Best Political Cartoons of the Year, 2006
    Edition. New York, NY Que Publishing. 2006.
  • Carroll, Patrick J., Jason R. Young, and Michael
    S. Guertin. Visual Analysis of Cartoons A View
    from the Far Side. in Eye Movements and Visual
    Cognition Scene Perception and Reading Ed. Keith
    Rayner. New York, NY Springer, 1992.
  • Chapman, Anthony J., and Hugh C. Foot, eds.
    Humour and Laughter Theory, Research, and
    Applications London, England John Wiley, 1976.
  • Corcoran, Rhiannon, Connie Cahill, and
    Christopher D. Firth. The Appreciation of Visual
    Jokes in People with Schizophrenia A Study of
    Mentalizing Ability. Schizophrenia Research 24
    (1997) 319-327.

82
  • References 4
  • Dahdal, Sylvia H. Defending the Indefensible
    Words of War or War of Words? Tempe, AZ ASU LIN
    515 Paper, April 18, 2006.
  • Derks, Peter. Category and Ratio Scaling of
    Sexual and Innocent Cartoons. Humor
    International Journal of Humor Research 5.3
    (1992) 19-33.
  • Derks, Peter, and Sanjay Arora. Sex and Salience
    in the Appreciation of Cartoon Humor. HUMOR
    International Journal of Humor Research 6.1
    (1993) 57-69.
  • Dirr, Karen L., and Alice A. Katz. Cartoons vs.
    Realistic Illustration Picture Preference of
    Adolescent Patients. Journal of Biocommunication
    16.4 (1989) 2-7.
  • Egan, Timothy. "Defiantly Incorrect The Humor of
    John Callahan." Living Language. Ed. Alleen Pace
    Nilsen. Needham Heights, MA Allyn and Bacon,
    1999.

83
  • References 5
  • El Refaie, Elisabeth. Understanding Visual
    Metaphor The Example of Newspaper Cartoons.
    Visual Communication 2 (2003) 75-95.
  • Felker, Donald W., and Dede M. Hunter. Sex and
    Age Differences in Response to Cartoons Depicting
    Subjects of Different Ages and Sex. Journal of
    Psychology 76 (1970) 19-21.
  • Fischer, Roger A. Them Damned Pictures. New
    Yaven, CT Archon Books, 1996.
  • Fisher, Seymour, and Rhoda L. Fisher. Pretend the
    World Is Funny and Forever A Psychological
    Analysis of Comedians. Hillsdale, NY Erlbaum,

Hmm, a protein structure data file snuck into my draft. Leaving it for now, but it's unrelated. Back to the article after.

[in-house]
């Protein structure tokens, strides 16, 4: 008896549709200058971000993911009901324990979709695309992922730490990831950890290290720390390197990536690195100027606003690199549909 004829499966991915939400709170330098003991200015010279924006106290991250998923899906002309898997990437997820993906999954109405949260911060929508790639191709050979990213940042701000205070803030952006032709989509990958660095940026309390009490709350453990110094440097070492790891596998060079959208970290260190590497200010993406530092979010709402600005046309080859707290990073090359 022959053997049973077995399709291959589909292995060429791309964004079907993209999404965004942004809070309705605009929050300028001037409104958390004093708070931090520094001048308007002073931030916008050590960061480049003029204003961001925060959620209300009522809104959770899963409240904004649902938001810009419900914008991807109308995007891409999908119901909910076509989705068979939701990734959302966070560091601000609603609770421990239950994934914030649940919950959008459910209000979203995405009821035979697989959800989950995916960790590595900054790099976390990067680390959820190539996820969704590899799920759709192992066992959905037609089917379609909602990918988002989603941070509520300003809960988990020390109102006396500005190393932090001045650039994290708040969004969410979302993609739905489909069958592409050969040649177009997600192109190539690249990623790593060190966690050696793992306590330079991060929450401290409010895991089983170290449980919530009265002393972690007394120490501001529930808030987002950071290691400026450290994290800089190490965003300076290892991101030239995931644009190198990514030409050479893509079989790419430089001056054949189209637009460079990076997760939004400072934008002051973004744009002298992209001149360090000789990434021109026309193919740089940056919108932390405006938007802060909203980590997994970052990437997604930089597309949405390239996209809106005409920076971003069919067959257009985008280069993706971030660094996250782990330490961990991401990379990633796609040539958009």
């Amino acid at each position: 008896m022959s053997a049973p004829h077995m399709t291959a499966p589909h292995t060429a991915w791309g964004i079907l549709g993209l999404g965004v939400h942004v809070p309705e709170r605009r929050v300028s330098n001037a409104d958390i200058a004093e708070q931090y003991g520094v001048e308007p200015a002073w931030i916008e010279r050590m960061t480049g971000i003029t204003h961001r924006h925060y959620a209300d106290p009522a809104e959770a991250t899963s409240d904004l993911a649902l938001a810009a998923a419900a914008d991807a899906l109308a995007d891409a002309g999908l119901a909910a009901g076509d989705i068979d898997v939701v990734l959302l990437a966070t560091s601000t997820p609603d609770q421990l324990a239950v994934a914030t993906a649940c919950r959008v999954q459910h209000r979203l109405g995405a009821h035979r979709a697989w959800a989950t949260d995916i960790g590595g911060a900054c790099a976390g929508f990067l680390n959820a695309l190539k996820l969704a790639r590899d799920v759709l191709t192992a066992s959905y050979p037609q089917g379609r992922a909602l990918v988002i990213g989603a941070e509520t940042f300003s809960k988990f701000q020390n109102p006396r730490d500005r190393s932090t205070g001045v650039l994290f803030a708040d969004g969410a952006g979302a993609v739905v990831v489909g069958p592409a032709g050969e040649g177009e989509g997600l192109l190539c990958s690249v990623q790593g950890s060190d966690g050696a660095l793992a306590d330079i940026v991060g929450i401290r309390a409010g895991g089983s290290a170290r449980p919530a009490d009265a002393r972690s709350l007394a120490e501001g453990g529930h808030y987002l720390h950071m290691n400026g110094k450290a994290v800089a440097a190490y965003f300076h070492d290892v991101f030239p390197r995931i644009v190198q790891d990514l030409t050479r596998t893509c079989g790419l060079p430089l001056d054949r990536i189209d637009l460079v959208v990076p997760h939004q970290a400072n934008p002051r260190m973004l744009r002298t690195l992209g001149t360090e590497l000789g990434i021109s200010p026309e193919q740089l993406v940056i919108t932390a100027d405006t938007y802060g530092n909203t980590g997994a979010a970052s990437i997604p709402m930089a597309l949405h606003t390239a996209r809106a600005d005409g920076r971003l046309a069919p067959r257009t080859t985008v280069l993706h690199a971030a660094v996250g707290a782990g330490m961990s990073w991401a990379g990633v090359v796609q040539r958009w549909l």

1981.
  • Gallagher, Helen L., Francesca Happé, Nicola
    Brunswick, Paul C. Fletcher, Uta Frith, and
    Christopher D. Frith. Reading the Mind in
    Cartoon and Stories An fMRI Study of Theory of
    Mind in Verbal and Nonverbal Tasks.
    Neuropsychologia 38 (2000) 11-21.

84
  • References 6
  • Gerberg, Mort. Cartooning The Art and the
    Business. New York, NY William Morrow, 1989.
  • Giarelli, Ellen, and Lorraine Tulman.
    Methodological Issues in the Use of Published
    Cartoons as Data. Qualitative Health Research
    13.7 (2003) 945-956.
  • Goldstein, Jeffrey H., and Paul E. McGhee, eds.
    The Psychology of Humor Theoretical Perspectives
    and Empirical Issues. New York, NY Academic
    Press, 1972.
  • Gombrich, Ernst H. Art and Illusion. New York,
    NY Pahidon, 2002.
  • Gombrich, Ernst H. The Cartoonists Armoury. in
    Meditations on a Hobby Horse, 3rd Edition Ed.
    Ernst H. Gombrich. New York, NY Phaidon, 1978.

85
  • References 7
  • Hagen, Margaret A., and David Perkins. A
    Refutation of the Hypothesis of the Superfidelity
    of Caricatures Relative to Photographs.
    Perception 12 (1983) 55-61.
  • Hempelmann, Christian F., and Andrea C. Samson.
    Cartoons Drawn Jokes? in Raskin (2008)
    609-640.
  • Hempelmann, Christian F., and Andrea C. Samson.
    Visual Puns and Verbal Puns Descriptive or
    False Analogy? in Attardo and Popa (2007)
    180-196.
  • Herzog, Thomas R. Gender Differences in Humor
    Appreciation Revisited. HUMOR International
    Journal of Humor Research 12 (1999) 411-423.
  • Herzog, Thomas R., and Andrew J. Hager. The
    Prediction of Preference for Sexual Cartoons.
    HUMOR International Journal of Humor Research
    8.4 (1995) 385-405.

86
  • References 8
  • Herzog, Thomas R., and David A. Larwin. The
    Appreciation of Humor iln Captioned Cartoons.
    The Journal of Psychology 122 (1988) 597-607.
  • Hess, Stephen, and Sandy Northrop. Drawn and
    Quartered The History of American Political
    Cartoons. Montgomery, AL Elliott and Clark
    Publishing, 1996.
  • Hirt, Michael, and Judy Genshaft. The Effects of
    Incongruity and Complexity on the Perception of
    Humor. Personality and Individual Differences 3
    (1982) 453-455.
  • Huber, Oswald, and Helmut Leder. Are More
    Compact Cartoons More Humorous? HUMOR
    International Journal of Humor Research 10
    (1997) 91-103.
  • Jones, James M., Gary A. Fine, and Robert G.
    Brust. Interaction Effects of Picture and
    Caption on Humor Ratings of Cartoons. The
    Journal of Social Psychology 108 (1979) 193-198.

87
  • References 9
  • Karabas, Seyfri. Hairy Turkish Cartoons. HUMOR
    International Journal of Humor Research 3.2
    (1990) 193-215.
  • Kazanevsky, Vladimir. The History of the Cartoon